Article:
Costs of constitution and novation of mortgage-backed loans after the EUJT sentence of 16 July 2020

What about the costs of setting up or renewing mortgage-backed loans following the judgment of the Court of Justice of the European Union of 16 July 2020?

The Court of Justice of the European Union (CJEU) has taken an important new step in protecting the rights of consumers in our country in their claims against financial institutions for the payment of expenses generated when a loan with a mortgage guarantee is formalized, modified or cancelled.

The judgment was handed down in the context of proceedings brought before the Court by two Spanish judges who, when giving their rulings, warned of the existence of case law in this area in Spain which could be contrary to Council Directive 93/13/EEC of 5 April 1993 on unfair terms in consumer contracts.

In the analysis of the resolution we will follow the same paragraphs in which the Court systematizes the questions that are raised:

Regarding the effects of the nullity of the clause that imposes on the consumer all the costs of constitution, novation and modification of the mortgage.

The Court states that, if the national court finds that a clause providing that all the costs are to be borne by the consumer is unfair, it cannot refuse to reimburse the consumer for the sums he has paid, unless national law requires the consumer to pay all or part of those costs.

It should be made clear that the ruling is not very new on this point, since the issue was largely resolved in our domestic law following the important ruling of the Plenary Session of the Civil Chamber of the Supreme Court on 23 January 2019, which established the invalidity, as unfair, of the clause attributing to the consumer the payment of all costs, set the distribution of these costs and recognized the right to recover undue amounts. To find out more about the distribution of costs, see our article published here:

As to whether or not there is a significant imbalance in the rights and obligations of the parties by the establishment of a clause imposing the payment of an opening fee.

Firstly, we must remember that according to Law 2/2009, of 31 March, which regulates the contracting with consumers of loans or mortgage credits and of intermediation services for the conclusion of loan or credit contracts, the commissions and expenses charged to the client must correspond to services actually rendered or expenses incurred.

The European resolution understands that a clause in a credit agreement concluded between a consumer and a financial institution which requires the consumer to pay an arrangement fee may cause, to the detriment of the consumer, a significant imbalance, contrary to good faith, between the rights and obligations of the parties arising from the contract. And it establishes that it will have to be the financial entity that proves that the commission corresponds to services actually rendered and expenses incurred.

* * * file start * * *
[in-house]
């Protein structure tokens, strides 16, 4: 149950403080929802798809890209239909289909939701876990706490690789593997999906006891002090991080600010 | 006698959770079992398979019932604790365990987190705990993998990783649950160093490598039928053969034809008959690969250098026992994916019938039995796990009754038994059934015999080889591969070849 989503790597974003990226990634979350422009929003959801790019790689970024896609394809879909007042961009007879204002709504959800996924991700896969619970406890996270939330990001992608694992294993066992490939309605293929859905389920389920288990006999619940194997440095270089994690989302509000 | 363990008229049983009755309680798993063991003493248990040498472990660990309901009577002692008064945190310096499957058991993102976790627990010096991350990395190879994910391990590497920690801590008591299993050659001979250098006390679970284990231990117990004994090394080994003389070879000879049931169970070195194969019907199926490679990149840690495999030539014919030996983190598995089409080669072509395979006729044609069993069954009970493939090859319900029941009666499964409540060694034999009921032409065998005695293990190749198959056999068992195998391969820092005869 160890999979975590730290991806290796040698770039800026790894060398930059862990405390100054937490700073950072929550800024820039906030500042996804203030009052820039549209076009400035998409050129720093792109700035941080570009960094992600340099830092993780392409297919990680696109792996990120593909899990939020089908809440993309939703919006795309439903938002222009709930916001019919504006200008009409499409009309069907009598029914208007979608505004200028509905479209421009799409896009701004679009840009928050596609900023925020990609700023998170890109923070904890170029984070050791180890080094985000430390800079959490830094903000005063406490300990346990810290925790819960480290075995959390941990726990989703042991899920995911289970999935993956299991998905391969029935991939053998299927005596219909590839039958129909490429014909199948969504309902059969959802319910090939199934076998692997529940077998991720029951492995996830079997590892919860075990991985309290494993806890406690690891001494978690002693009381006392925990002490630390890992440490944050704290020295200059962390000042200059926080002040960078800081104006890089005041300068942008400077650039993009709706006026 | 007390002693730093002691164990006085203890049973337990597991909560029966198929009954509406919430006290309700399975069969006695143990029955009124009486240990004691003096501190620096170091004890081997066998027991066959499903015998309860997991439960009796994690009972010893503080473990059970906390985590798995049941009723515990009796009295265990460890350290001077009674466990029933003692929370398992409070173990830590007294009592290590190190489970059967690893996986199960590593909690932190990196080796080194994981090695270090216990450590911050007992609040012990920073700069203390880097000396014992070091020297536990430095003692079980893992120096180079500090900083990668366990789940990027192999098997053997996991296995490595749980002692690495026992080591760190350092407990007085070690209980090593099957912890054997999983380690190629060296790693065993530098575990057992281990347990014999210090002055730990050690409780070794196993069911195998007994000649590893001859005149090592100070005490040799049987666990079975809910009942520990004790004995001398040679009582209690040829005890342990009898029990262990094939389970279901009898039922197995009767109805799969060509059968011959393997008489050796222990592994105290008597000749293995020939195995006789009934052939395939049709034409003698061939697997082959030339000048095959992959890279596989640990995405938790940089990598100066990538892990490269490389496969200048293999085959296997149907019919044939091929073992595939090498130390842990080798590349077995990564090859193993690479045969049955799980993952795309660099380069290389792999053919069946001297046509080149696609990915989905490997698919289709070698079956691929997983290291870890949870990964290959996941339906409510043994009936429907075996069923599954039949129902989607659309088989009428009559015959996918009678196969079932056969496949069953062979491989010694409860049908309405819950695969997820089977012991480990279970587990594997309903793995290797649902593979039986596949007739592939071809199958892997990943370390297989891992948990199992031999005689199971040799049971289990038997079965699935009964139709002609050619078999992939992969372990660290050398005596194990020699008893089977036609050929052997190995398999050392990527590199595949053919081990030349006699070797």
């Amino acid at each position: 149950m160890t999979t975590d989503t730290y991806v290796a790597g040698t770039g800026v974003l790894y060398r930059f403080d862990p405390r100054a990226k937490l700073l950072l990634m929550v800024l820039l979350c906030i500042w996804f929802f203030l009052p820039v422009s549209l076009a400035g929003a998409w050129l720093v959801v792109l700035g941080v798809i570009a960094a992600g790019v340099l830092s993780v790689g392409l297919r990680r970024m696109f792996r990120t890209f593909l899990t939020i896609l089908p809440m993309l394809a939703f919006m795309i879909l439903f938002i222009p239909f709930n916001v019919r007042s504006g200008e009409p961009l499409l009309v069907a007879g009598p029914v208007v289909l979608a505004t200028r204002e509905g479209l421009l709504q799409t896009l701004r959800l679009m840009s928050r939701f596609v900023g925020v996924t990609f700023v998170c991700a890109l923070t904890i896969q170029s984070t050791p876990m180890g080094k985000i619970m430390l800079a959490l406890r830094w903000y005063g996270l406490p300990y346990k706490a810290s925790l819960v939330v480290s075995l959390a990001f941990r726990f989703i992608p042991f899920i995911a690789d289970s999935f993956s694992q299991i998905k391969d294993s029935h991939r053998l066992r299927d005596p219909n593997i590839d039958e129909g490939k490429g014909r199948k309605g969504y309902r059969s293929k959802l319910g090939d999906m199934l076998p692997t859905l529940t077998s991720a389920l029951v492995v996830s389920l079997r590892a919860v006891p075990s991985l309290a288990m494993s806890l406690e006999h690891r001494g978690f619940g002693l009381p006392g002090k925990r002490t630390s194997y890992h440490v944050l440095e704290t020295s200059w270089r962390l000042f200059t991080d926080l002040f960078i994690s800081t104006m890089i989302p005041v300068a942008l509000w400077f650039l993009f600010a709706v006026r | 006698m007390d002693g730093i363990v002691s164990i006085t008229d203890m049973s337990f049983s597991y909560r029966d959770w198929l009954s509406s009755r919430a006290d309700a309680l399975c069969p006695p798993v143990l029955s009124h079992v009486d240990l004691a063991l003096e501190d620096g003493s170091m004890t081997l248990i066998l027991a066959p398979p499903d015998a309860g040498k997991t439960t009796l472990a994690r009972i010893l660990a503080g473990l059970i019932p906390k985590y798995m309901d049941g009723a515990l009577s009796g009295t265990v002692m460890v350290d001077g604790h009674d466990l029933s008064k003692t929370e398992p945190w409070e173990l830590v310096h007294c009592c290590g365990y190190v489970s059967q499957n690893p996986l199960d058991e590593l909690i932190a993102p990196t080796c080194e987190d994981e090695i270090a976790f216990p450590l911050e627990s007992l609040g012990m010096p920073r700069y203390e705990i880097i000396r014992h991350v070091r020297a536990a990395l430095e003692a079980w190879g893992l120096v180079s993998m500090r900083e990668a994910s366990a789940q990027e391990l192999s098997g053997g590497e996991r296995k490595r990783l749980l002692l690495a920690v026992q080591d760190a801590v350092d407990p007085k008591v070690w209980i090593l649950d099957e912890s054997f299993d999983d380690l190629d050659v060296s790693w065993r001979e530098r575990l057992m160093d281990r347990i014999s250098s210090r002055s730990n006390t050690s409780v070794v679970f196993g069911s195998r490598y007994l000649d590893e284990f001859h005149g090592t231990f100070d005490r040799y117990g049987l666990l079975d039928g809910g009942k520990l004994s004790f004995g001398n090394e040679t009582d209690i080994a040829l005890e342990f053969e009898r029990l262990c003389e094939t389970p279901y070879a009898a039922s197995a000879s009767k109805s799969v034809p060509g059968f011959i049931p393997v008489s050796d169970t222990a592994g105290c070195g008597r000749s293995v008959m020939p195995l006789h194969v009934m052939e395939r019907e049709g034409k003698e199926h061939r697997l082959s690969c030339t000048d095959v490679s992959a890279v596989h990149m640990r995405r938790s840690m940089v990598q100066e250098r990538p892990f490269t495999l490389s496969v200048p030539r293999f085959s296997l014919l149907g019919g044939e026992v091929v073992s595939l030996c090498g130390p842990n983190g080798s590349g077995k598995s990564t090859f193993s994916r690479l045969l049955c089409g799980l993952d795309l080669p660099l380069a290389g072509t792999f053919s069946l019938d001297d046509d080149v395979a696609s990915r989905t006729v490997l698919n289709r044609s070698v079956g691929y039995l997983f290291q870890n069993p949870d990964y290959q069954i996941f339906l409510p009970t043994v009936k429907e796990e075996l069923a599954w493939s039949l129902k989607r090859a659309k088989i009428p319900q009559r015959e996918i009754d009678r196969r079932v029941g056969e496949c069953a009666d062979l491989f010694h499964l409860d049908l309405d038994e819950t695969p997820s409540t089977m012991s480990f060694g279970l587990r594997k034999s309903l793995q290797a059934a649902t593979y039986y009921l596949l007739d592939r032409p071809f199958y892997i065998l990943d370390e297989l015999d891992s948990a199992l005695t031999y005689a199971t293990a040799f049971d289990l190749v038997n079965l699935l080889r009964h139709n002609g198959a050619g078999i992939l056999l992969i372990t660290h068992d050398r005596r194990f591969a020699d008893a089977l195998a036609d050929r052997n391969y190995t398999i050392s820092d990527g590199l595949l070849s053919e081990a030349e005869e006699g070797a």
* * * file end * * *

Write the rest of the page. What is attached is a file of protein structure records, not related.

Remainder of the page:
On the possibility of limiting the effects of the invalidity of an unfair term by establishing a limitation period.

The Court of Justice of the European Union does not preclude national laws from laying down, in the interests of legal certainty, a limitation period within which the remedies of a term declared unfair may be claimed, and considers that the five-year period laid down in our Civil Code may be valid since it does not appear a priori to make the claim impossible or practically impossible. 

However, and this is what is really important, the Court is reluctant to allow this period to start running from the time the loan was signed, as this could make it almost impossible in practice for the consumer to exercise his right to have what was wrongly charged back.

These considerations open the door for many consumers with loans taken out long ago to consider starting a claim now, taking as a starting point the moment they knew or could have known that the term they signed was unfair.

As to whether the legal arrangements for the apportionment of costs in legal proceedings are compatible with Directive 93/13

The CJEU notes that the rules on procedural costs, contained in Article 394 of our Law on Civil Procedure, allow the financial institution not to be ordered to pay the full costs of the proceedings if, even though the costs clause is declared null and void, restitution of all the amounts claimed by the consumer is not estimated.

On this point the judgment considers that making recovery of costs by the consumer conditional on full satisfaction of his legal claim is a significant obstacle which is likely to dissuade him from exercising his right because of the costs involved.

The resolution of the TJUE is equally novel in this regard and opens the door to our Courts and Tribunals condemning financial entities to the payment of procedural costs even when the legal claim presented against them is only partially estimated.

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